Hardcore Architecture: 47 Years of Living / 1988 Playlist

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A surprise quickie Hardcore Architecture release from Marc Fischer / Public Collectors reflecting on the first issue of his first zine from way back in 1988. Despite being only a folded card-stock sheet, this has about 2500 words worth of new writing. From the back cover:


I was a junior in high school, living in the suburbs of Philadelphia. My zine was called Primary Concern and the first issue was ambitious: 26 double-sided, photocopied 8 1/2 X 11 inch pages with five band interviews, record, concert and zine reviews, opinion pieces, and a couple articles. I printed at least 150 copies. The copying was done on weekends at the downtown office where my dad worked. He let me use their machine and I went through a ton of paper and toner. I kept publishing after I moved to Pittsburgh for college in 1989 but by my junior year I was too busy with school and having a girlfriend to continue. I started publishing again as part of my art practice in 1997 and I’ve been going non-stop since.

Today is November 2nd and it’s my 47th birthday. Tonight I’m going to a punk show in Chicago, where I live, and the show is having One Page Zine Day. This idea is new to me. The invitation to make a one page zine to exchange with others is excellent. It provides an opportunity to celebrate the creativity of attendees who may not be musicians, but don’t just want to be spectators either. One double-sided page is an unusual format for a zine but in the 1980s, Mike Bromberg, who published the chaotic handwritten punk zine Bullshit Monthly from New York City, made at least one issue that was nothing more than a single 11 X 17 inch sheet. It was filled with energy and information and I hope this attempt feels as solid.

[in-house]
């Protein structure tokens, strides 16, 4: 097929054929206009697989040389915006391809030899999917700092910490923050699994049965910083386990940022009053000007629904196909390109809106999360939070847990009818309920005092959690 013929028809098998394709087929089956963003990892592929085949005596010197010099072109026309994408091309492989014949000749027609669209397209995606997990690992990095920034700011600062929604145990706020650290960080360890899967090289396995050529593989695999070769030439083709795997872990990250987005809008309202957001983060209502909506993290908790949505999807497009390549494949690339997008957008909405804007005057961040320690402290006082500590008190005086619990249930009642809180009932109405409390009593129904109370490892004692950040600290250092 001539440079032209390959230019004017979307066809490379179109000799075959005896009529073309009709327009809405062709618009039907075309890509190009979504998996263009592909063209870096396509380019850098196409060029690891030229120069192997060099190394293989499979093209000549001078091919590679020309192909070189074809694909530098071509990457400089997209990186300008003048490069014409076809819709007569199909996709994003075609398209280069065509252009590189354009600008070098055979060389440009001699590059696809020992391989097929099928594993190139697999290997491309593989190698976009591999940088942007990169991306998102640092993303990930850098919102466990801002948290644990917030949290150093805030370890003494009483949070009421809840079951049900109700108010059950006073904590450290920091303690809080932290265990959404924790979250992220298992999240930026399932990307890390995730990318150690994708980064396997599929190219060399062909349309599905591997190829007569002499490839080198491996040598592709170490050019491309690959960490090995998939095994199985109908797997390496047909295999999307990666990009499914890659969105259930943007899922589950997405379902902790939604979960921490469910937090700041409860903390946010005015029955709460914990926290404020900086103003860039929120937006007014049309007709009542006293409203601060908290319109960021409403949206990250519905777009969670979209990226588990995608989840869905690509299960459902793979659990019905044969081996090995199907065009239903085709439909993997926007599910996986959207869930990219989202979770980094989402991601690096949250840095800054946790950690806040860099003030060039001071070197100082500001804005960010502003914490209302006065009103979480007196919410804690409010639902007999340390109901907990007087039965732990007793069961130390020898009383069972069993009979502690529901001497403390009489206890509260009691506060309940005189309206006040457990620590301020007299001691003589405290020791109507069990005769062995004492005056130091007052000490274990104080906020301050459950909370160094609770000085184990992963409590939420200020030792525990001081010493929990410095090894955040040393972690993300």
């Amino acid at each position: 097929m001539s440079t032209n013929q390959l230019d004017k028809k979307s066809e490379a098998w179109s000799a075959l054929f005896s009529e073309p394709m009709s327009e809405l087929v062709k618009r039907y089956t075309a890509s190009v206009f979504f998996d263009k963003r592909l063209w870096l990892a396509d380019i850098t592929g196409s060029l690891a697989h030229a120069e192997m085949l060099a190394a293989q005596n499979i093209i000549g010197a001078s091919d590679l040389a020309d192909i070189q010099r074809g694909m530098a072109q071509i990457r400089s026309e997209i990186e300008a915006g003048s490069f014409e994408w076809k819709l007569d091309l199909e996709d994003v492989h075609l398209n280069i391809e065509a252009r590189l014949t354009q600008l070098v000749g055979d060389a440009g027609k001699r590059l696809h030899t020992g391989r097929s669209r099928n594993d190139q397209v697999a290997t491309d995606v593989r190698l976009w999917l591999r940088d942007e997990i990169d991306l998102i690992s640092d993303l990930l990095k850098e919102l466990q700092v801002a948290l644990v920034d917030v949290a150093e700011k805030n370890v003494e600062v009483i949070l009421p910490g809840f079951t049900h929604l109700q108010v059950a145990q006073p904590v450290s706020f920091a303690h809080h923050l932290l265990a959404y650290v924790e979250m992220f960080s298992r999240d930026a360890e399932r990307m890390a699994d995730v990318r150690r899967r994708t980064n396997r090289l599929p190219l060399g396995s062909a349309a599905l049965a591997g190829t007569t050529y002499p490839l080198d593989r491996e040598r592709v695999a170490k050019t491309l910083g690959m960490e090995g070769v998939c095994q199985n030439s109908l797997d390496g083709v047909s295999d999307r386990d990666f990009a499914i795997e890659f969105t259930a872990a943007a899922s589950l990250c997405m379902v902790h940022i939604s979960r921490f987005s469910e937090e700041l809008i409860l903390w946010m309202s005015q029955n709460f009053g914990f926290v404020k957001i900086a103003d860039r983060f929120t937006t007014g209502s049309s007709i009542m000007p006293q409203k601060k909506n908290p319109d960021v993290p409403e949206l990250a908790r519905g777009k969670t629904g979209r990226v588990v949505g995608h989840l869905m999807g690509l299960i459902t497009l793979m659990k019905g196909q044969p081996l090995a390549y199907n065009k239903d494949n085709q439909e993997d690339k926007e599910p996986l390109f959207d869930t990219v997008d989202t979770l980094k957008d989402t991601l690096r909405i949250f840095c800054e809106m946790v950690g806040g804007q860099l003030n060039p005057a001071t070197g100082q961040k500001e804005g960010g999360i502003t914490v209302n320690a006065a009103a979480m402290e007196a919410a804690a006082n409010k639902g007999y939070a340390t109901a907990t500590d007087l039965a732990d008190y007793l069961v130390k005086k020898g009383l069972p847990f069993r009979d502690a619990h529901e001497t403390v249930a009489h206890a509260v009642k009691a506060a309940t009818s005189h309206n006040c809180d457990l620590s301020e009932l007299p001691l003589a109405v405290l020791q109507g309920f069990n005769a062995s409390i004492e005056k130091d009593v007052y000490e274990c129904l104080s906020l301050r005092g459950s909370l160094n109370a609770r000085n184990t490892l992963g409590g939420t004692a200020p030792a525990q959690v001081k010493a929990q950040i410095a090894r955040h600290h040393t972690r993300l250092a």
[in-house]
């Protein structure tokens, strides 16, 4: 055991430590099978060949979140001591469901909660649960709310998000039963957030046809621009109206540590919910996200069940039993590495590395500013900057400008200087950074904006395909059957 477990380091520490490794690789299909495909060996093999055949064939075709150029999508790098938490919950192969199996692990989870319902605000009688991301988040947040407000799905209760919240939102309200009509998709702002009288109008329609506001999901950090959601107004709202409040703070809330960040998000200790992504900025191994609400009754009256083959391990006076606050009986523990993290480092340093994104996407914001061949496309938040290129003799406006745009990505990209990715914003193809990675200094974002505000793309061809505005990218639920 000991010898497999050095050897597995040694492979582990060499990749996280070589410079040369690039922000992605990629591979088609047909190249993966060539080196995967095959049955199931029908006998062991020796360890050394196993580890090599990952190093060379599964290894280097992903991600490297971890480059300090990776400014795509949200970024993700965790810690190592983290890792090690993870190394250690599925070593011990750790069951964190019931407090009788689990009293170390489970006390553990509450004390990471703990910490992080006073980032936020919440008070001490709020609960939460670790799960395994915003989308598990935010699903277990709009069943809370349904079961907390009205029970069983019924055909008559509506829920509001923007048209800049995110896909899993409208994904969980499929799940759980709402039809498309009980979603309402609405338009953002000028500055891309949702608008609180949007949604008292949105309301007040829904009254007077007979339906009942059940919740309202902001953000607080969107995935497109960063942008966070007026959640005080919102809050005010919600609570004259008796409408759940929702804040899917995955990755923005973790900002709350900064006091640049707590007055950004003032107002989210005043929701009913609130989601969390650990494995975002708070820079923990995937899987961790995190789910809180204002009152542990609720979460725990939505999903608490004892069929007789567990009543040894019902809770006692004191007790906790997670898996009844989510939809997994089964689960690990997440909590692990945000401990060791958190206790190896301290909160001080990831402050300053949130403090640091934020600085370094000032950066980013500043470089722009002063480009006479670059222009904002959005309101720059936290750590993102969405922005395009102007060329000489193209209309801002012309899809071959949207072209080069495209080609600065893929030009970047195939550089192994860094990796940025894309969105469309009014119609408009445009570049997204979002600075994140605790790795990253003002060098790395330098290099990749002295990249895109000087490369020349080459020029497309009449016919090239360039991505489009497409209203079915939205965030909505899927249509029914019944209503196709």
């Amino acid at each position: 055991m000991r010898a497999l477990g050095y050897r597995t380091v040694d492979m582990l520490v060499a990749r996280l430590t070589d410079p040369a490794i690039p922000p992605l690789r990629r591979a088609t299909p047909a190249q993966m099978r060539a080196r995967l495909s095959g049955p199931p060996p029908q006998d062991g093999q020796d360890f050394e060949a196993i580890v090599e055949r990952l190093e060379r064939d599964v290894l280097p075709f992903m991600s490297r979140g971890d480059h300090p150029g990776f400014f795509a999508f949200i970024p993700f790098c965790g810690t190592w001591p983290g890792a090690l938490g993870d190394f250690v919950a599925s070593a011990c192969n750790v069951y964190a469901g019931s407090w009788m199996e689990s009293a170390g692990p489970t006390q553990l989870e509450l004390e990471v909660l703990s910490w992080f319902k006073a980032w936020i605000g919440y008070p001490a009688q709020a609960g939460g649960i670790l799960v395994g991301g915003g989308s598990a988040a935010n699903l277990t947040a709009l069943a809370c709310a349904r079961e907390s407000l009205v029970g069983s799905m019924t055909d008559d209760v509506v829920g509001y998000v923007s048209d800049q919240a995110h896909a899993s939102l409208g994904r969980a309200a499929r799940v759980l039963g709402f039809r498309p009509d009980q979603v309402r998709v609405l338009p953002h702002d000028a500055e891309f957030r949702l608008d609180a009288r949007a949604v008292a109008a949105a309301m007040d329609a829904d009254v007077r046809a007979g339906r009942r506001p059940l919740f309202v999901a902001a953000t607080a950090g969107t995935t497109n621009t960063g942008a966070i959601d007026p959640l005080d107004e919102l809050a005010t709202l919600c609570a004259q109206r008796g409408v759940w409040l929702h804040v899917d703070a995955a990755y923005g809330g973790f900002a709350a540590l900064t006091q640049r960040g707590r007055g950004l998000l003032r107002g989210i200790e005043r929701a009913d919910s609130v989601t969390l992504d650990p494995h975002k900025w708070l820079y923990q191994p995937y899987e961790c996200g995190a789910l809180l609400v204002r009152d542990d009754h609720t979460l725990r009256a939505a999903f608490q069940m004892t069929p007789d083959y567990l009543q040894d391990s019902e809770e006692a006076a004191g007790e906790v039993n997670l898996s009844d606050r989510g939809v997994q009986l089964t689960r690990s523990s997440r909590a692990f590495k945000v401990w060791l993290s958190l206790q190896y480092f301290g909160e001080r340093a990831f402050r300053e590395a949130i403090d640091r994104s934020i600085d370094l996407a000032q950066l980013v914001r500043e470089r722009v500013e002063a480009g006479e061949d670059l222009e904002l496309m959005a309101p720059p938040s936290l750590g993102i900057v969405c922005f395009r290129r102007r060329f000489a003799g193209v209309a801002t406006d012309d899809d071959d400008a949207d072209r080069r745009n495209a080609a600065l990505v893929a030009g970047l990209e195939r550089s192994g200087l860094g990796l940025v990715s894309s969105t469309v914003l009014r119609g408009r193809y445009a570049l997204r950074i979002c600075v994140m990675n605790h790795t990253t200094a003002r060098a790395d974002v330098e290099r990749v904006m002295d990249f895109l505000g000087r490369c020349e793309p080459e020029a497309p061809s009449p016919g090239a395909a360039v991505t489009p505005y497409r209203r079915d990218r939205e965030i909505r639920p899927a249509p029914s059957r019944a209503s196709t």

What this zine is about: inside this sheet, I reprinted a scan of the playlist that appeared in issue #1 of Primary Concern. This is what I was rocking out to in 1988. All of the commentary that follows was written between October 31st and November 2nd, 2017. The printing was done on a RISOGRAPH duplicator. I’d like to thank Grace Ambrose and Ralph Rivera Jr. for telling me about their bands’ show, which led to this publication. It was energizing and fun to do this and hopefully it won’t be my last one page zine. — Marc Fischer

Hardcore Architecture explores the relationship between the architecture of living spaces and the history of underground American hardcore bands in the 1980s. This booklet is intended as a supplement to the website: hardcorearchitecture.tumblr.com. It is one of a series of printed publications addressing the themes of the project through writings, interviews, photos, and printed ephemera. Hardcore Architecture is a project of Marc Fischer and Public Collectors.